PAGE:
Not as complicated as I was imagining which is nice.

I did have a bunch of questions / confusion, but you have answered everything. It's clear as day what to do now.

So many interesting details and facts you gave me. I will have to re-read this thread to absorb them all as you took the time to give me such a great head start to creating better graphics.

Awesome, I am blown away by how kind you guys are. I hope in time, as I gain more experience in GMS that I can help beginners in the same way. Thank you again.
 

Khao

Member
Something worth mentioning.

Don't think that just because your assets are built for 1080p, it automatically means your game doesn't "support" 4K.

My game usses 1080p assets for characters.



Left is a zoomed-in screenshot of my game running at 1080p. Right is the exact same scene running at 4K. Both of these images are showing the same 1080p character as-is. Upscaling still does a fantastic job at keeping the sprite smooth, and it also greatly improves the look of rotated sprites (such as the platform the character is standing on).

It's obviously a bit blurrier than a game with native 4K assets, but you might seriously be surprised at how well a 2D 1080p game can look when you just run it at 4K. So even if your plan is to support 4K displays, you can totally end up with something that looks great with just 1080p assets.
 

Rayek

Member
Also important (but often overlooked) is that game assets' sharpness or visual fidelity may be affected by the export/prep method or workflow and the software used.

For example, in my experience exporting assets directly from Illustrator at the required scale/size for your game is... not the best approach. Illustrator's vector to bitmap rendering leaves something to be desired. Edges look too soft, rather than crisp - which may cause rather soft looking edges when HD 1080p assets are scaled up to 4K.

It does of course also depend on the game engine used, but the point is: if your game asset doesn't look as crisp as it could from the start, it is only going to get worse down the game rendering pipeline.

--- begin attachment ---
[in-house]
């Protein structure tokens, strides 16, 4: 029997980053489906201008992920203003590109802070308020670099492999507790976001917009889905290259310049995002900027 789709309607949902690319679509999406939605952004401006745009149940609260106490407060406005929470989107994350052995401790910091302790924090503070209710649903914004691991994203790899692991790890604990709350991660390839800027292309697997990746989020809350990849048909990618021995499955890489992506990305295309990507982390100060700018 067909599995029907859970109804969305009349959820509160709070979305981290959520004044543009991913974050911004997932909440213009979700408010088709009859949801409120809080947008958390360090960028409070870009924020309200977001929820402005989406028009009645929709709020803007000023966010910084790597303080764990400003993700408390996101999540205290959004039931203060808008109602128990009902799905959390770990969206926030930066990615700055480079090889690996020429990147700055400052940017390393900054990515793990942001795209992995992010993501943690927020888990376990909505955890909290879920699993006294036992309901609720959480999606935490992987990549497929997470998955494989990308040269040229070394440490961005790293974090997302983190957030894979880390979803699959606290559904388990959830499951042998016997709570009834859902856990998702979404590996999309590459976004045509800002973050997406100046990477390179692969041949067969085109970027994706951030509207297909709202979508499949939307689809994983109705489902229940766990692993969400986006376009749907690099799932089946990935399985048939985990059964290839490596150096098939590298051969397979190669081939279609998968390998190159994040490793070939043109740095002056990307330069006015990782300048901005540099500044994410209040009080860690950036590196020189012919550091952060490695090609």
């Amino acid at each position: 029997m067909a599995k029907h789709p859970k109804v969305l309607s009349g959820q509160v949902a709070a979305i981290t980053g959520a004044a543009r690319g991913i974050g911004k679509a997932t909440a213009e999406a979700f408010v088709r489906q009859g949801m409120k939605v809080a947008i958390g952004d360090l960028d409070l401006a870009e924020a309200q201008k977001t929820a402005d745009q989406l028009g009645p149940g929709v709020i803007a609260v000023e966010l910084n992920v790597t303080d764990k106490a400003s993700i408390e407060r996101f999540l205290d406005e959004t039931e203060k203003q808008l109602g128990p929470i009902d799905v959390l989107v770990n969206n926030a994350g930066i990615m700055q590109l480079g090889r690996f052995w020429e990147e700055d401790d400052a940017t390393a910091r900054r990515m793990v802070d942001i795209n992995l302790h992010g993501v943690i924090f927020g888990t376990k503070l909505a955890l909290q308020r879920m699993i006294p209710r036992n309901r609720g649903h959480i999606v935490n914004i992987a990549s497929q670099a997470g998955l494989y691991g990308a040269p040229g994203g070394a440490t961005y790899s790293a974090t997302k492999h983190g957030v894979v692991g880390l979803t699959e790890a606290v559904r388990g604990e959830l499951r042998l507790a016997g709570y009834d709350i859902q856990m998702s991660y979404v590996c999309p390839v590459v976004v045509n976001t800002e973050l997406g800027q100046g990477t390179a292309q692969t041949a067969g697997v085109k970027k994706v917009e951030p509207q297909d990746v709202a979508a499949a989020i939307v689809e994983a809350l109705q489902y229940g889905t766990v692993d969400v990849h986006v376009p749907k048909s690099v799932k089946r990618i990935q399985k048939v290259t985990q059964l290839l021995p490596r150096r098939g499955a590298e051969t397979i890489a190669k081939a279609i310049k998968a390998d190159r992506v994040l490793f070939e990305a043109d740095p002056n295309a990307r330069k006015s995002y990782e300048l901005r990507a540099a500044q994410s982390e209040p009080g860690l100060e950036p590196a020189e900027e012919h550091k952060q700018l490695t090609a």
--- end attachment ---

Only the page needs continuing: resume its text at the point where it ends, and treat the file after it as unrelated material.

My solution is 1) avoid Illustrator :D for bitmap asset export, 2) render the vectors at a much higher bitmap resolution than required and scale down the bitmaps with a tool that supports an optimized and suitable downscaling algorithm like Catmull-Rom (which retains crisp edges and details much better than for example Photoshop's resampling algorithms).

It can also be very useful to sharpen a bitmap asset before downscaling, and sharpen a wee bit after. The resampling method may have a pretty high impact on overall crispness, though. And sharpening comes at a cost if overdone, though it depends a bit on the sharpening algorithm. Photoshop's preferred downsampling automatically sharpens the result, which base result I dislike.

I tend to output my vector-based graphics at 3 times the required game asset scale, scale down with Catmull-Rom and a bit of pre-sharpening and perhaps a wee bit of post sharpening. This results in incredibly crisp looking art. And also tends to compress better (blurry edges increase file size somewhat), and result in better looking edge-background transitions.

Not to mention FAR more control over the final colour conversion (indexed number of colours, as well as transparency mask quality).

If I am working on bitmap drawn assets, likewise I always work on 2 to 4 times the required resolution. Not only allows this for a more flexible workflow and prepare for unexpected changes in the scale of objects in the game design later on - this workflow also again ensures that I am able to control the edge and detail quality to a tee with aforementioned down-scaling process.

I remain in total control over the final rendering quality of my game assets. If something must be exported with fuzzy edges - I can do that too this way. Number of colours, crispness, file size, transparency mask control... All possible (to an extent, of course).

Anyway, always keep this in the back of your mind: poor quality in, poor quality out.
 

otterZ

Member
Something worth mentioning . . .
Great! Good to know. Yeah, still looks great even at 4K. Nice artwork and colour scheme by the way.

. . . Anyway, always keep this in the back of your mind: poor quality in, poor quality out.